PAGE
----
Saturday, November 6, 2010

How One Thing Can Lead To Another

It all started with a Facebook post by a girl I went to school with. (Stick with me; after the boring part is a kind of funny story, I promise.)

She asked if any of her classmates remembered going to school with a girl named Lisa D. (last name withheld). She had read the name on the local radio station's web site in a news report where this lady had allegedly murdered someone, and the name had sounded familiar to her.

I replied that we had gone to school with a Lisa D., that she was a year ahead of us, and that I was actually distantly related to her through my Dad. I then checked the radio station's web site myself to see if there was any other information. It listed her name and her age as being 44, which would be right, but there were no other clues as to whether it was the girl we'd gone to school with.

Well, now I had to know if my memory was correct that I was related to this lady. So I called my Mom's house, and my sister Lois answered. She didn't know anything about the news report, but confirmed through Mom that Lisa D.'s grandmother Helen was a cousin of my Dad's.

Now here's how some of the conversation went from there.

Me: I never really knew Lisa that well. I knew Toni and Timmie (her half-brother and sister) better.

Lois: I think Lisa was raised by her grandparents after her mom and Jimmie married. I remember Lisa vaguely. It was a long time before I knew that she was a sister to the Felts kids. I can remember the school bus going down into the valley and picking her up at her grandparent's house, and then picking Toni and Timmie up at their house and wondering how they could be related if they lived at different houses. I hadn't had any knowledge of that kind of family unit where all the brothers and sisters didn't live in the same house, and it kind of confused me for a while.

Me: That's funny. We were kind of naive, weren't we? Even all of our extended family were in regular households with one mother and one father. It's funny how kids can get confused about things like that when they're first aware of something different.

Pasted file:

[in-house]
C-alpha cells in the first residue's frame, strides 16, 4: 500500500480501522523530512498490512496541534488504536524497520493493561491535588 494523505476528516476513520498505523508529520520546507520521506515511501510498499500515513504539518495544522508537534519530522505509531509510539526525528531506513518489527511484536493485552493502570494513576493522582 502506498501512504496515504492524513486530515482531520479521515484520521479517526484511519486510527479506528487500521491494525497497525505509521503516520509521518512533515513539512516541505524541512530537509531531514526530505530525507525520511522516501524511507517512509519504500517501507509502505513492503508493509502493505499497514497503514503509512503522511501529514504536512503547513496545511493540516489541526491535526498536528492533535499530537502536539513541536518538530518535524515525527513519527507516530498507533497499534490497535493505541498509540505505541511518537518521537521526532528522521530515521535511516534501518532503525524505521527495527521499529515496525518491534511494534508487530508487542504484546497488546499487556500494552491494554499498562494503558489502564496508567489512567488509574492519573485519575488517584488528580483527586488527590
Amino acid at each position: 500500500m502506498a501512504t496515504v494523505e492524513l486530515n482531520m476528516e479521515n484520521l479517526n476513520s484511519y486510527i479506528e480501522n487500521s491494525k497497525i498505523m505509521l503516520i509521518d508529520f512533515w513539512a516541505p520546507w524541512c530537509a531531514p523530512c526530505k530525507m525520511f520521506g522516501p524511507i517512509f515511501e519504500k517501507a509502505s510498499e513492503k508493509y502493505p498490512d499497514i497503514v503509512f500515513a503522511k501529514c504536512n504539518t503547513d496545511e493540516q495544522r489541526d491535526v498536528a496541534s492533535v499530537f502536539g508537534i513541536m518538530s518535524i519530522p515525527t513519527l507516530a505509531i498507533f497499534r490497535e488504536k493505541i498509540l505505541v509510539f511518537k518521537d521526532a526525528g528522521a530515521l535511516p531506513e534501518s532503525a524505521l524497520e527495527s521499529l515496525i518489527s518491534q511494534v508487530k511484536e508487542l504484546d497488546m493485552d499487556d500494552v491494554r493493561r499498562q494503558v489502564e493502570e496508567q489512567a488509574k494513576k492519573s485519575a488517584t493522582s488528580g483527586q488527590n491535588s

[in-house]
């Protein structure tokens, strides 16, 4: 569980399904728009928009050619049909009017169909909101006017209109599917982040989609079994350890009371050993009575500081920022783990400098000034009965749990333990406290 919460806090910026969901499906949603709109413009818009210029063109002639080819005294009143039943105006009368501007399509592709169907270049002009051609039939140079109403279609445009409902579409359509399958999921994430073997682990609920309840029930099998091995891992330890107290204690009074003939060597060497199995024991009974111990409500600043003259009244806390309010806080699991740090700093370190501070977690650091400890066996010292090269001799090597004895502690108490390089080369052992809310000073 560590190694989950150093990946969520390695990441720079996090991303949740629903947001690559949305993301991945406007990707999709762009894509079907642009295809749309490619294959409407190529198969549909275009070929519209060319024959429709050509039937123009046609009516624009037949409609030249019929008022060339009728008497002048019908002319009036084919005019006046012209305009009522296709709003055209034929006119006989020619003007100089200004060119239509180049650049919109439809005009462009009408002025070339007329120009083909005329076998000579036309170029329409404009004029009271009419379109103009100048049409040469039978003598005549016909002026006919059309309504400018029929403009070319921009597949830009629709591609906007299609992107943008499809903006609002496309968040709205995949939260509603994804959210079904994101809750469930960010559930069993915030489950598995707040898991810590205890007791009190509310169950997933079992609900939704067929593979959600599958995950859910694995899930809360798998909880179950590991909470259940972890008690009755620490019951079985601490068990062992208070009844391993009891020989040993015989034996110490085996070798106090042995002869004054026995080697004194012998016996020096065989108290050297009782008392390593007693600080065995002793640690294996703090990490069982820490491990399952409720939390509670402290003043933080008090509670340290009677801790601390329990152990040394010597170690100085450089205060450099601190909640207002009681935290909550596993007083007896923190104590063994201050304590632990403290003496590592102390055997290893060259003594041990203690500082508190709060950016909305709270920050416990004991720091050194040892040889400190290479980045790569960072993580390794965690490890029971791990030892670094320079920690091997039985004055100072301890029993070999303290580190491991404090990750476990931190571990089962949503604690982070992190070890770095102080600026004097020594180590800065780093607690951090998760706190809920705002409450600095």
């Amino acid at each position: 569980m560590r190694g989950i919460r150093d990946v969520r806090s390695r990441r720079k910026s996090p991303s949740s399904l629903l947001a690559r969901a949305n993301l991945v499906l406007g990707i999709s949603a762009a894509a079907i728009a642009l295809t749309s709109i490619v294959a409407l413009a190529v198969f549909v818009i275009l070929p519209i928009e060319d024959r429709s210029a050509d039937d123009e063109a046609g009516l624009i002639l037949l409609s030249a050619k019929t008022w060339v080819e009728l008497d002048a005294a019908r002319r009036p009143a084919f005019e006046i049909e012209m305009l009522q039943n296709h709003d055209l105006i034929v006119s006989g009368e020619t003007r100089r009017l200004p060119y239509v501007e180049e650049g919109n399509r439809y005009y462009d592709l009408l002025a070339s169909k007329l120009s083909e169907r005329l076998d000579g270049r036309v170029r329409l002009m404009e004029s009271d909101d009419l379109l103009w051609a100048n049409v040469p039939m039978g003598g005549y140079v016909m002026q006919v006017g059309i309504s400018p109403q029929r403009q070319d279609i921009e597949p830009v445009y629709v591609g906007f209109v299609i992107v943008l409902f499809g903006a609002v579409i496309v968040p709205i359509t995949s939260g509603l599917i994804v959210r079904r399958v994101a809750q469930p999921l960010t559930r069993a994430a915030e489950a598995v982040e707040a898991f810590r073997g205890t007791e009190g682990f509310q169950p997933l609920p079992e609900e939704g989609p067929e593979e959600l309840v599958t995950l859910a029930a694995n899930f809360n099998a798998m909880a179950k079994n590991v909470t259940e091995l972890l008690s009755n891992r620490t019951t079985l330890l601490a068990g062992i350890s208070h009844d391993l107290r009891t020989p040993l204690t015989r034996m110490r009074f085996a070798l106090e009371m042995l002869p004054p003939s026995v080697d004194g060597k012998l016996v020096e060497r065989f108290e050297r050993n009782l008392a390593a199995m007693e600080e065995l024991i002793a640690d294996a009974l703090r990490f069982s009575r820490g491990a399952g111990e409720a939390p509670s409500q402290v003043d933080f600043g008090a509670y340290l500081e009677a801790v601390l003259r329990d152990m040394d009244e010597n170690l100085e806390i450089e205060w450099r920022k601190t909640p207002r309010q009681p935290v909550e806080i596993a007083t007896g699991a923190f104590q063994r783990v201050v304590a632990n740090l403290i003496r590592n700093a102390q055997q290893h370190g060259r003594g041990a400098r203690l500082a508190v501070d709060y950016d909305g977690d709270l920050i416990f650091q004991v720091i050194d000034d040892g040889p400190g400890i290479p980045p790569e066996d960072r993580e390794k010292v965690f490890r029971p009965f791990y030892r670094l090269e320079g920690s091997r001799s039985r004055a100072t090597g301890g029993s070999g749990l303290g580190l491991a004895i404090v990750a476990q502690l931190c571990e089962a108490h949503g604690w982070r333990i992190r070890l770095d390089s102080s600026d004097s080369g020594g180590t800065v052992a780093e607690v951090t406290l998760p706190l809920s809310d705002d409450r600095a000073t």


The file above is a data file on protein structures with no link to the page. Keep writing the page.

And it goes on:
Lois: I remember asking Mom and she had to explain it to me.

FUNNY PART Me: Oh my goodness, that reminds me of something Mom once had to explain to me!! Remember the Higdons? (Two sisters, one unmarried but with a daughter, the other single.) I remember wondering how Marie could have a daughter but still have the same last name as her sister. (I was nine at the time.) So I asked Mom. She looked at me kind of funny and said, "Well, she never married." So, naive, sheltered little girl that I was, I asked how she could have had a child if she wasn't married. Now, earlier that day I had seen the rooster getting on one of the hens, and I'd told Mom that the rooster was fighting with the hens again. So after this (simple and perfectly reasonable to me) question about Marie, I guess Mom thought I needed to have The Talk. Or maybe she heard an entirely different question from what I was actually asking. So she took me to her bedroom and started telling me about the birds and the bees. Or should I say the chickens. (Lois is laughing hysterically by now.) I have absolutely no memory of what Mom said to me, except that she started it by saying, "Remember when you told me about the chickens fighting this morning? Well, they weren't really fighting." I do remember sitting there thinking, "Oh my goodness, she's telling me about sex!!" All I wanted to know was how you're allowed to have a kid when you're not married! And I remember thinking that there was no way I was going to tell her that she wasn't answering my question -- I was too embarrassed to say anything! I know I didn't know the mechanics of sex at that age, but I did know that it took a man and a woman and that there were physical parts involved. I had seen the dogs and cats, after all, and had never, up til then, wondered about the physical aspects of a man and a woman having sex. I just honest-to-God didn't know that you could have sex and not be married!!! And that's all she would have had to tell me to answer my question. So, anyway, I let her finish, and I never did tell her the truth about it. I guess I eventually figured out on my own that marriage didn't always come before sex.

(As funny as that was, if you knew my Mom, it would be even funnier!)

Lois (Once she'd stopped laughing -- she does know Mom): Do you remember that Andy Griffith episode where Andy thinks Opie is asking him about sex and tells him the facts of life?

Me: Yeah, and afterward Opie's friend asks Opie if he told him he already knew all about it, and Opie said, "Nah. I didn't want to spoil it for him."

At about 9 minutes and 32 seconds in:




3 comments:

Gerry said...

I remember having this talk with my son Raymond when he was about six, and when he came home from school the next day he said very enthusiastically, "Tell me about the birds and bees again, Mom!"
So your story resonated with me for another reason! I would have been embarrassed to have my mother explain such a thing to me, too!

Lori said...

And it wasn't so much that I was embarrassed at what she was telling me, I was embarrassed because I hadn't asked her about sex in the first place! lol

Barbara said...

Sometimes it pays for a parent to ask some questions before they start answering one. LOL